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jacmags

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About jacmags

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  1. A slinky is an extremely fun toy if you are 3 years old, or even 73 years old! The way it transfers energy back and forth throughout it is very similar to a wave. A wave can either be longitudinal or transverse, but in this case, a slinky is like a longitudinal wave. It bunches up at some points, but then expands out with different distances between each metal ring. Waves are found in every day life such as jump rope as well. As you spin the rope constantly around, it represents half of a wave. If you were to play the "Jumping over the rope game" as we used to call it in the olden days, waves are traveling through that rope even more. As you get a steady pace on the rope, more waves are in it. If we wanted to find the speed of the rope, you could use the equation v=fh( h=wave length). You would measure the rope and then calculate how long it is and how long it would take for the wave to hit the crest 10 times. This would give you the frequency and wave length of the wave. Waves are every where and can be tons of fun!
  2. The other day my team and I were messing around and were throwing skittles into the air and trying to catch them in our mouths. If we missed slightly, the skittles would hit our tooth and it would KILL. I saw all of the physics involved with it and knew why it hurt everyone's teeth. The skittle hit our teeth with a force and the impulse exerted the force on it and there was no time for the impulse to be spread out therefore causing more work to be done. The velocity that the skittle was coming at had both horizontal and vertical velocity. The skittle first went up in the air, then came soaring back down to where we could catch it. When the skittle reached it's highest point in the air, the velocity was 0. It then built up more vertical velocity due to gravity because the acceleration of 9.81 m/s^2 caused it to speed up. The change in velocity is what caused the impulse of the skittle which in turn made our teeth hurt. We would have been able to find the velocity of the skittle if we timed how long it was in the air for, and the distance from its highest point to our mouth. By using those variables and acceleration due to gravity, we could find out what the velocity was. Skittles are my favorite so the tooth ache was definitely worth it.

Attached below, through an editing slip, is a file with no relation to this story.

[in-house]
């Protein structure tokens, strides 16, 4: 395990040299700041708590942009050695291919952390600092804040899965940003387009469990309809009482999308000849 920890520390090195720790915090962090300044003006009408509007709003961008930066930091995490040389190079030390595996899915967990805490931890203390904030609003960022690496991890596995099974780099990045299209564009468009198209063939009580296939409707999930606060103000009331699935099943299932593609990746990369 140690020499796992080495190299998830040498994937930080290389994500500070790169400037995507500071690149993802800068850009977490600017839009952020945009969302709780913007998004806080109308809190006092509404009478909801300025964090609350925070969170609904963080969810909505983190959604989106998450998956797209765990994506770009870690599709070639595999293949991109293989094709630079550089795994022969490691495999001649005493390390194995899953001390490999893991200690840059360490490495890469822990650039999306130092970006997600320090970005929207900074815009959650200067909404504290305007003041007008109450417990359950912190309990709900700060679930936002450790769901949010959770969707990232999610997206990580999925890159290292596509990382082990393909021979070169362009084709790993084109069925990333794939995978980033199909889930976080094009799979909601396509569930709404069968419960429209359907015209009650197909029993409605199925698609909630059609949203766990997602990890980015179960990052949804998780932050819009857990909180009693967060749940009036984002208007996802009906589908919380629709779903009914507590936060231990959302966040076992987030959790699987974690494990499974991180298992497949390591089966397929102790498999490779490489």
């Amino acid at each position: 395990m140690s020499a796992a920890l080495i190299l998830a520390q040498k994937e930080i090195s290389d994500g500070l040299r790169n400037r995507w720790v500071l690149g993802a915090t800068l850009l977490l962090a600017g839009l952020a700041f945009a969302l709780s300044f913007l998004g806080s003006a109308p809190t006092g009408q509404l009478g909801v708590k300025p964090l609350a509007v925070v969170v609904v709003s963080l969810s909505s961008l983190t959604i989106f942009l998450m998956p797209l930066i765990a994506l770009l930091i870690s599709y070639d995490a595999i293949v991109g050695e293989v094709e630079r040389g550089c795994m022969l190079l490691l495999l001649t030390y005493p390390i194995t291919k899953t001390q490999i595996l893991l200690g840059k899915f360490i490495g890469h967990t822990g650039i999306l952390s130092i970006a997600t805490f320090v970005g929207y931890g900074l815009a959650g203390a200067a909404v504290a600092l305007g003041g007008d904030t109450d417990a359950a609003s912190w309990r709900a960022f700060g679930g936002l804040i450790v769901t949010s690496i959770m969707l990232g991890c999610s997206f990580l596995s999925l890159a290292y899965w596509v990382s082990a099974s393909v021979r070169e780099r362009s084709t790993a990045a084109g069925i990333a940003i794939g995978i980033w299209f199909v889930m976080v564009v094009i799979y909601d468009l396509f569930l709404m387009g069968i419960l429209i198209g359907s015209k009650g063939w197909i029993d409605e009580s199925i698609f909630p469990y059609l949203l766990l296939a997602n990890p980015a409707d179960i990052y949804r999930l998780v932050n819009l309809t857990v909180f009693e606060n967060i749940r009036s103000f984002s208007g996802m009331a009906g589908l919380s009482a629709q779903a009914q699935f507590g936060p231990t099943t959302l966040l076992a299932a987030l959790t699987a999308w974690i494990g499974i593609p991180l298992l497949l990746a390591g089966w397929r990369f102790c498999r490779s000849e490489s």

3. jacmags

    Lacrosse games

    Since it is now lacrosse season, games have begun. Within the game, physics takes place everywhere; especially on the bench, where I am! I get to stand on the sidelines and watch the game but there is so much physics involved with that. First off, I exert a force on the ground with the same magnitude of force that it forces up on me. This way, I do not go right through the ground, I am safe and secure on the sidelines. I am also facing a force downward on me which is gravity. It pulls me down 9.81 m/s^2 which is good because I wouldn't want to accidentally float onto the field! Also, I do a lot of cheering on the bench. Sound waves travel all throughout the game as I scream for our team. Along with that comes different amplitudes and frequencies. The more we win, the lower frequency comes out. The pitch in turns becomes higher. Playing left bench is very exciting because I get to have physics involved in everything that I do.
  4. jacmags

    Waves in dancing

    I was busting out the funky moves the other night and realized all the waves that were involved! Not only was the true wave involved (the dance move of course), but also sound waves! The speaker was blasting and I was jamming out to "Trap Queen" by Fetty Wap and noticed the changed in frequencies of the song. It would have a higher pitch along with lower pitches due to a change in the frequency of the waves. I turned the speaker up even louder when the beat dropped which caused an increase of the amplitude in the sound wave. Thank goodness for physics because I need to be able to just let lose and dance!!
  5. jacmags

    Projectile Motion

    Tonight was the first night of my trip and our team decided to go out for Hibachi. I have never tried Hibachi before and come to find out, I never should have tried it. After we all ate, I started feeling sick. When we got back to the hotel, I learned a whole lot more about projectile motion. I ran in to the bathroom and realized how much projectile motion can affect ones life. With the vomit, there was TONSSSS of horizontal and vertical velocity. The rice moved the distance to the toilet in a certain amount of time (t) with a certain velocity. If i wanted to find the speed of the projectile rice, I could time how long it took the vomit to reach the toilet from my mouth, then measure both the vertical, and horizontal distance it needed to travel, and we already know that the vertical acceleration is 9.81 m/s^2 downward due to gravity. I wasn't too concerned about the speed however, I just needed to find a place for my projectile motion to go as fast as I could! Not a very fun night in Florida, but it was so warm I didn't even mind it.
  6. jacmags

    Packing a suitcase

    As I packed for my tournament in Orlando, I was trying to squeeze all of my clothes into my suitcase without breaking it. When i pushed down on it, the suitcase pushed right back up at me because I had so many clothes stuffed in there. When I thought about it, the suitcase acted like a spring! A spring compresses and then expands just as my suitcase did. However, there is no "constant" within the suitcase as there is in a regular spring. The suitcase also required me to do work. I had to use energy in order to close the suitcase but at the same time, the suitcase was also doing work on me. Every object presses back on the other object with the same magnitude therefore, the suitcase did work on me. There is physics in everything!